Effluent Treatment Station of the Jeep Automotive Plant

​To preserve water, Jeep goes beyond its factory walls


In celebration of World Water Day, FCA carries out actions inside and outside the Jeep Automotive Plant and shows that preservation goes far beyond reducing consumption

March 23 2020 - As a brand that carries sustainability in its DNA, Jeep is concerned with preserving water for future generations and does its homework by helping to reduce the impacts on climate change. The Jeep Automotive Plant, installed in the Brazilian state of Pernambuco, practically eliminated the use of drinking water to manufacture cars, reaching a rate of 99.4% of recirculated water in production - one of the highest in the world.

The excessive use of surface waters such as lakes and rivers – in addition to human activities such as industrial processes and domestic consumption itself – can cause lasting damages to the environment. For this reason, this year, the United Nations established the theme “Water and Climate Change” for World Water Day, celebrated on March 22.

Natália Andrade, Effluent Treatment Station analyst for the Jeep Automotive Plant

The Effluent Treatment Station analyst (ETE) for the Jeep Automotive Plant, Natália Andrade (photo), explains that all the effluents from the factory are treated and returned in order to be used in several stages of production, as in the water test for instance (which tests the insulation of the car) or in the painting sector (where the water in the tanks is reused). “This maximum reuse allows us not to get water from any river or even groundwater. This is very important because, by using fewer natural resources, we are preserving the environment”, she explains. In one month, about 28 thousand m³ of water will no longer be taken from the public supply network, which is the equivalent of eight Olympic-sized swimming pools or the average consumption of 8,484 people.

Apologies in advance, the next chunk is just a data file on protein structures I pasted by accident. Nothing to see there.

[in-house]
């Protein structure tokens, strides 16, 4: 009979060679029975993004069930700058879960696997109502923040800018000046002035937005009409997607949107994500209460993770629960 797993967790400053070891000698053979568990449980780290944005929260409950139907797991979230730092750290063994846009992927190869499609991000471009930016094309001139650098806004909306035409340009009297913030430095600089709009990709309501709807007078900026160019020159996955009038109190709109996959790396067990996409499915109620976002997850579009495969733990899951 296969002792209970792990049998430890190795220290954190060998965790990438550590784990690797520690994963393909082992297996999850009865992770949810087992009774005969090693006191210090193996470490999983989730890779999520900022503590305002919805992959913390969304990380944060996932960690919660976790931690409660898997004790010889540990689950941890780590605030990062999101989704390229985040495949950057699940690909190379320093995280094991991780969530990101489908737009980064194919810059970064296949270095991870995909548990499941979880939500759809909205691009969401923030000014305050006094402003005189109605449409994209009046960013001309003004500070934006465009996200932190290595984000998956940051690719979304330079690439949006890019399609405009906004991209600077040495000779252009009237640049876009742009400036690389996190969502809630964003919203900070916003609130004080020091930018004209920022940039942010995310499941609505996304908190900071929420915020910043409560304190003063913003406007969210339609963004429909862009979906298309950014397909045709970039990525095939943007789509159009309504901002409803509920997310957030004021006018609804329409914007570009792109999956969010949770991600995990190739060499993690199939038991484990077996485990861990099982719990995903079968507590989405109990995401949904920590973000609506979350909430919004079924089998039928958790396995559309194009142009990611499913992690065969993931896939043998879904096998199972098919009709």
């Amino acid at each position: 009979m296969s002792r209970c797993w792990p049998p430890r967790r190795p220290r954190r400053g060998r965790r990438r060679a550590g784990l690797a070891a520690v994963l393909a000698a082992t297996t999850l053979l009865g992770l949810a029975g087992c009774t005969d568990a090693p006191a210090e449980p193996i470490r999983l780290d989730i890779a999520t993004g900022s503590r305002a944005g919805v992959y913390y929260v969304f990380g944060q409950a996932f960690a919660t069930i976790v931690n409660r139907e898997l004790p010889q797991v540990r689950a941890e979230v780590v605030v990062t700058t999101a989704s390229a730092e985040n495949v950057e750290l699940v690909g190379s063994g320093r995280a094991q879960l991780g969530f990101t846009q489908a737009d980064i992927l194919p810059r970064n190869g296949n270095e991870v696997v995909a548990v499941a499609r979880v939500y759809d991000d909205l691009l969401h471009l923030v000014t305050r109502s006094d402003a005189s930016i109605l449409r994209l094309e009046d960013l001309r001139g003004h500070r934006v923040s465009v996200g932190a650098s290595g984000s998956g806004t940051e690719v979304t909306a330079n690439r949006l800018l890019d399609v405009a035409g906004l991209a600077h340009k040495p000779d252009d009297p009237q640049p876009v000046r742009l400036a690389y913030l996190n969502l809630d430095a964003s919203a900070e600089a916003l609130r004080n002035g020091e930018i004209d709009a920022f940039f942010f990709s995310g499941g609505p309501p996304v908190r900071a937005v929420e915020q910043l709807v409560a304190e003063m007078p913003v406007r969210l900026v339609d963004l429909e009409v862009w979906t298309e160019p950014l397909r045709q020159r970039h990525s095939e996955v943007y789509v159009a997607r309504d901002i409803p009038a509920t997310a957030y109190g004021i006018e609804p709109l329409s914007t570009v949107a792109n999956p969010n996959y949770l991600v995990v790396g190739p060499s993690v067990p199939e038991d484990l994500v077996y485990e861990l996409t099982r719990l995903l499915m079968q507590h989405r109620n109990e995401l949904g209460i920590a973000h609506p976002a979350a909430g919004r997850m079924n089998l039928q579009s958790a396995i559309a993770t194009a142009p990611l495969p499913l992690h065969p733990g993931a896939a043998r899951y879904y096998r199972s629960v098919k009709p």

Since the opening of the factory five years ago, the plant has managed to reduce the water indicator per vehicle by 52%. “When we inaugurated the factory, 2,980 liters of water were needed to produce a car. Today, we use 1,430 liters”, explains Natália. In addition, this water is totally renewed, as the plant has a WWTP with a treatment capacity for 210 thousand liters of water per hour and differentials such as Membrane technologies - MBR (reactor with microporous membranes that perform the ultrafiltration process, barring solids and bacteria) and Reverse Osmosis (semipermeable membrane that separates water from mineral salts). The only water that is not reused at the factory is that intended for human consumption. Rainwater is used to irrigate the seedling nursery.


Clean beaches

It turns out that water preservation is not restricted to reducing domestic consumption and of industrial processes. “When we involve the issue of climate change, we are also talking about waste disposal and pollution of oceans, mangroves and water sources”, points out the plant's environmental analyst, Diego Marques.